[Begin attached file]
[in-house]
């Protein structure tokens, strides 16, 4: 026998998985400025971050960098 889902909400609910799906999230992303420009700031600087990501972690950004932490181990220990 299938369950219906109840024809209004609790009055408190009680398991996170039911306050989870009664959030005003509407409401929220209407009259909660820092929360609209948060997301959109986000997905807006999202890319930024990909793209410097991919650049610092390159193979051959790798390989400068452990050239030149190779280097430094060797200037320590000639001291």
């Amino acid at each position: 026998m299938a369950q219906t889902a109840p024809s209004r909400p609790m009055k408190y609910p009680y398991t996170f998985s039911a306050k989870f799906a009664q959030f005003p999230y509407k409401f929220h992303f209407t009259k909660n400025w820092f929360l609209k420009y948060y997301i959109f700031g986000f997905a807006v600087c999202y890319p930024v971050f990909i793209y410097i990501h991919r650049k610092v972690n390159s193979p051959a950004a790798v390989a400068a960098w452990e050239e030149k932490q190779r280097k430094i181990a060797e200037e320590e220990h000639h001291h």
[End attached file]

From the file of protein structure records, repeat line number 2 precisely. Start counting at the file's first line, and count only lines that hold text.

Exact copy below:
């Protein structure tokens, strides 16, 4: 026998998985400025971050960098 889902909400609910799906999230992303420009700031600087990501972690950004932490181990220990 299938369950219906109840024809209004609790009055408190009680398991996170039911306050989870009664959030005003509407409401929220209407009259909660820092929360609209948060997301959109986000997905807006999202890319930024990909793209410097991919650049610092390159193979051959790798390989400068452990050239030149190779280097430094060797200037320590000639001291």